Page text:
Aside from being cocky, what is a U.P. student known for?

The UP Oblation

I spent five years of my life in Miagao, Iloilo. Four years as a student and a year as an instructor. These years may not be enough for me to make an in-depth, scientific, qualitative research on the character of the majority of UP students, but five years are more than sufficient to be impressed on me how the world outside UP thinks about the student body that composes it. In general they think that UP students are so full of themselves, a group of over confident bunch who gets really rowdy inside a jeepney especially if they think they outnumber the rest, who brag their maroon shirt with a logo of the Oblation when they go to the mall for window shopping, or speak the longest speech not to mention the forced, all-too conscious twang if asked to talk on youth participation during the Labor Day rally.

And I could never agree more. Gone were the days when the first thing that enters the mind of an ordinary Filipino man who is not given the opportunity to enter the University was that a UP student is the Filipino student at its finest–the product of the best education that the Filipino nation can offer. It is, however, not anymore the case. Instead, a UP student is now known for his most dominant characteristic: his cockiness. As with the whole system, we tend to forget an essential ingredient for an institution of higher learning to work, that is, constant self-evaluation.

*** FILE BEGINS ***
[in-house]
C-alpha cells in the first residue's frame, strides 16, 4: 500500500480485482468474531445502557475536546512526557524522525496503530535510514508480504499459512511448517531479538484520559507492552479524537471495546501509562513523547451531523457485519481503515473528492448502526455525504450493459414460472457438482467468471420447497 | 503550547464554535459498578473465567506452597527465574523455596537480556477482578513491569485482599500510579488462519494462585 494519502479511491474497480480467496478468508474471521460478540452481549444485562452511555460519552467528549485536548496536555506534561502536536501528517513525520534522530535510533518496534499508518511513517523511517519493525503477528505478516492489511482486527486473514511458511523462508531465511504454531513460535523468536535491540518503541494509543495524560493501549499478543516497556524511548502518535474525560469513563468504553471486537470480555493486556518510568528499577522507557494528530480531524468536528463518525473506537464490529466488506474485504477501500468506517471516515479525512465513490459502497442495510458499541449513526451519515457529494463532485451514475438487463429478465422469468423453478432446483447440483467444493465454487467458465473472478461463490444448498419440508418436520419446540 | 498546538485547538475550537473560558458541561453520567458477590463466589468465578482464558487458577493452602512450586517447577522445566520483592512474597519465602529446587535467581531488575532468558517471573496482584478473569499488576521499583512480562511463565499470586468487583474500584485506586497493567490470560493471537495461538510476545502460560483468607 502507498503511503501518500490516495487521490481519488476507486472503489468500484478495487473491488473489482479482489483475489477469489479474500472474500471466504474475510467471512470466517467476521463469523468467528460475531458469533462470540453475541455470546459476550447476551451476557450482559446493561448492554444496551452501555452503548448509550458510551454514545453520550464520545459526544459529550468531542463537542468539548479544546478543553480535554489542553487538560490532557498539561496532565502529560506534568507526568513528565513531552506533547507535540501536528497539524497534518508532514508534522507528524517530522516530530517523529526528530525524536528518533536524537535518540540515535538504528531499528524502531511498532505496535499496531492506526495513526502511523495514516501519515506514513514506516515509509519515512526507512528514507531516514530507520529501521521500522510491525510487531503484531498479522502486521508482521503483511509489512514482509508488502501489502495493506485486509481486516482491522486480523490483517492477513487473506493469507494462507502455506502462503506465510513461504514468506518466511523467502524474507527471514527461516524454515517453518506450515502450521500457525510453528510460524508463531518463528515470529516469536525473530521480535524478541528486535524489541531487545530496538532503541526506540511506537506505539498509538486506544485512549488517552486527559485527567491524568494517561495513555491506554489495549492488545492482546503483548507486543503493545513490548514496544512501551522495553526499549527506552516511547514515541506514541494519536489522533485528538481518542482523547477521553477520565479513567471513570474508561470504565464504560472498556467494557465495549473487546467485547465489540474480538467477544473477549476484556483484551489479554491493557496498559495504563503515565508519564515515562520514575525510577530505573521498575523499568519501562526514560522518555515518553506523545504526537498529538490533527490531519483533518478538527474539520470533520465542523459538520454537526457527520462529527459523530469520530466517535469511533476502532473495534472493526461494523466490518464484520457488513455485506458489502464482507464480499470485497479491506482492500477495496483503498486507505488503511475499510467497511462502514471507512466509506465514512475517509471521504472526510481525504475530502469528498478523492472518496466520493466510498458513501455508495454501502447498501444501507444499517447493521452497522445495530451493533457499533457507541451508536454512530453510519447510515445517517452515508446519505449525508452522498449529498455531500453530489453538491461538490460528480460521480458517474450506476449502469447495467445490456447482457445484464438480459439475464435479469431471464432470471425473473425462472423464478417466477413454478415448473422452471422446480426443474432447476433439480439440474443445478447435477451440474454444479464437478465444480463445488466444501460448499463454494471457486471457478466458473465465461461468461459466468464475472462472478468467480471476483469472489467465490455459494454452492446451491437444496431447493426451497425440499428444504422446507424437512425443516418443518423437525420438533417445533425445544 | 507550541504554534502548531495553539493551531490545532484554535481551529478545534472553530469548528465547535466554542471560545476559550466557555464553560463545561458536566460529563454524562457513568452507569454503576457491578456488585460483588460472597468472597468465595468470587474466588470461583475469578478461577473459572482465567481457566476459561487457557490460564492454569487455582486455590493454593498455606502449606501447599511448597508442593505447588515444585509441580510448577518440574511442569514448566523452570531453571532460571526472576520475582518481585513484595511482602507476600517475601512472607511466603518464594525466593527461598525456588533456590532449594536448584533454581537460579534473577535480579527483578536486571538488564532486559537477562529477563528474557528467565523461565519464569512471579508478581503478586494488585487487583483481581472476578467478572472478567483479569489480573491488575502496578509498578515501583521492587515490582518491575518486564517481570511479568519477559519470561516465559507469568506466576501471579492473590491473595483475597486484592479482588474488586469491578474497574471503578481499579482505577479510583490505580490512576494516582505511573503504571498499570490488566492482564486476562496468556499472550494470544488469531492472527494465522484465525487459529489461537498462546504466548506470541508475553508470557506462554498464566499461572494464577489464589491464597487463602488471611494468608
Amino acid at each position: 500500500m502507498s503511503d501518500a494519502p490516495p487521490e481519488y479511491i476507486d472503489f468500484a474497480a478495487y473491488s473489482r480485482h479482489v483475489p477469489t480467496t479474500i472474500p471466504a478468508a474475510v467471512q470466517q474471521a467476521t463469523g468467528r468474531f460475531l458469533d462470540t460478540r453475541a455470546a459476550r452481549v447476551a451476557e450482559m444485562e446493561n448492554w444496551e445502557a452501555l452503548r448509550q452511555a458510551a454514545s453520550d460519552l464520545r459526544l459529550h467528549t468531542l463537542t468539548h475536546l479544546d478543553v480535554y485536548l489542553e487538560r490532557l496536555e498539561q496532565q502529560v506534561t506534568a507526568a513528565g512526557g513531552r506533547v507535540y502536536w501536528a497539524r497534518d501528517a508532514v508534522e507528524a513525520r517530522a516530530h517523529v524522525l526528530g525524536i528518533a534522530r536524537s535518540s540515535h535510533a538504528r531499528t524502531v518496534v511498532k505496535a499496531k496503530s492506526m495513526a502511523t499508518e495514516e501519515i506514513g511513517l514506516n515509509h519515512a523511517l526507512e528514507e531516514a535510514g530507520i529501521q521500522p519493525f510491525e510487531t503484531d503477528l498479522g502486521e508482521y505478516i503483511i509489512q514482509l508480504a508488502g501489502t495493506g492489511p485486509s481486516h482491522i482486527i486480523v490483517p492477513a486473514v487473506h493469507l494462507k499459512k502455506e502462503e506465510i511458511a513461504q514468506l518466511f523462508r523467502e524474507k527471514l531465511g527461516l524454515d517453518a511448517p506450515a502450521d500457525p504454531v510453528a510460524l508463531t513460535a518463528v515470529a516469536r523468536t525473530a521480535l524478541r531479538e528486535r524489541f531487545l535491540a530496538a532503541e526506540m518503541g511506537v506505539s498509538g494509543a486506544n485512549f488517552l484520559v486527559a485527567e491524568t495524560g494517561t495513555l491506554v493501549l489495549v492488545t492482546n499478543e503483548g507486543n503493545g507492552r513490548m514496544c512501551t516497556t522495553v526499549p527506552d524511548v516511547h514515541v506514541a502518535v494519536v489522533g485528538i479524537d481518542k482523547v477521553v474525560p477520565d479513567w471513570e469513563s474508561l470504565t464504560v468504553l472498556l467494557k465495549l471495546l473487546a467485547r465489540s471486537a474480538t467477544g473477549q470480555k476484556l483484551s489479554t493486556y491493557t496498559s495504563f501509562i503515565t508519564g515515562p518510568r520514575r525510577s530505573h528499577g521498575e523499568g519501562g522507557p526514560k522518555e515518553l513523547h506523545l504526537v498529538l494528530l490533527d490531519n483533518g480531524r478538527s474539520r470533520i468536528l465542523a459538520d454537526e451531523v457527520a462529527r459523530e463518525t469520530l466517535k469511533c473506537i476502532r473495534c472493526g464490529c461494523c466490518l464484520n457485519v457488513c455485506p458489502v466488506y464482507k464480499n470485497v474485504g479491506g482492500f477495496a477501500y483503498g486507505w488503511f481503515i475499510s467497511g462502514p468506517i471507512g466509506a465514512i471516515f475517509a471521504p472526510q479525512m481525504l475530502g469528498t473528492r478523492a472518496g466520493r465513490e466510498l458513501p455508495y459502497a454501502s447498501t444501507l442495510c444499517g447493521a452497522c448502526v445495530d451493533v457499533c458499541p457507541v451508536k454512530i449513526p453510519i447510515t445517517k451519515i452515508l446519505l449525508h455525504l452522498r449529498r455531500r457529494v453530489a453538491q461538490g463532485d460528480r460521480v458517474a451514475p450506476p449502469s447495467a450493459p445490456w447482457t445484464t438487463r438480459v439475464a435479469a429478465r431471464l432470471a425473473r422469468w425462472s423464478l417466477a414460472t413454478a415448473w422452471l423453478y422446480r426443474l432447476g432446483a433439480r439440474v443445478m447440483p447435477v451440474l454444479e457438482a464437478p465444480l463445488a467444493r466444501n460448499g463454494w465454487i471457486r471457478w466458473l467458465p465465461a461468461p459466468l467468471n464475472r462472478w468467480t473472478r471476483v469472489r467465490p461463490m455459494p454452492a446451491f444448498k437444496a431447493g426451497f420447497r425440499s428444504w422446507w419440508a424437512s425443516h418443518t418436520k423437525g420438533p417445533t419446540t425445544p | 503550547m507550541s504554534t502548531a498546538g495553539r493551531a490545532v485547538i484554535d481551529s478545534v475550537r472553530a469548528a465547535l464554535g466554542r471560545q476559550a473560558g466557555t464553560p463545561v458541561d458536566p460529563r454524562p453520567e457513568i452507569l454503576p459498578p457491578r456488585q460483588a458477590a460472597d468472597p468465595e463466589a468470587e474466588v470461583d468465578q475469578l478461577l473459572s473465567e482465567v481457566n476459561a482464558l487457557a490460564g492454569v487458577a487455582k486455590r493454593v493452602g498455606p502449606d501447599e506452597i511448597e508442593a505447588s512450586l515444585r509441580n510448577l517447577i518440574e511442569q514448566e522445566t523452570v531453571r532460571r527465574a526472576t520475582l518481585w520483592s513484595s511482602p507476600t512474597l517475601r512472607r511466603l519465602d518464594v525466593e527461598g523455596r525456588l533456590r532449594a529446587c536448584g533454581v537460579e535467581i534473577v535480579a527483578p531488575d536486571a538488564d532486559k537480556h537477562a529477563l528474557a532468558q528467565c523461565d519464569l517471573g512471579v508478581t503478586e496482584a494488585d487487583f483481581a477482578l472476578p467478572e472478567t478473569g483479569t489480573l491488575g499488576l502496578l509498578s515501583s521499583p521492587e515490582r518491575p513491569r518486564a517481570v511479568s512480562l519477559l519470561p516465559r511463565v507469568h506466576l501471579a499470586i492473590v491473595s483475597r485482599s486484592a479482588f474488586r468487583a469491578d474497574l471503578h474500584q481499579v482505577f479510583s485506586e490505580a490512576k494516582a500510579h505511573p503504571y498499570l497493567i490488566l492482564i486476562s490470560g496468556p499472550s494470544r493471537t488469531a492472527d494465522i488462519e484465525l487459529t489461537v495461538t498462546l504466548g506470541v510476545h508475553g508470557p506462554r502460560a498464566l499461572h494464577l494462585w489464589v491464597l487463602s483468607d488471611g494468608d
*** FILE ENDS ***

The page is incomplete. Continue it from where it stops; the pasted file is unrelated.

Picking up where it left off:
If it is too much to say, UP students of my generation have been sitting on the laurels of those who have gone before them.

Students of UP Diliman

Now what is a UP student known for aside, of course, from being cocky?

When my former Humanities professor Leoncio Deriada, now a professor emeritus, criticized the way UP works and the University in general in our class, because of my too strong an idealism then, I always made sure to give a rebuttal after. He said that if an earthquake would strike UP Visayas and the cracks in the soil will swallow all the dumb UP student (idiot was the word he used), only a third shall be spared and the remaining two-thirds will all be eaten up by the monstrous cracks, and nothing will be heard from them. It was laughable, at first, I thought, but upon deeper self-evaluation, I realized that there is some truth to it. Although I know he was exaggerating, of course, but a voice inside me is telling me that the man is saying the truth.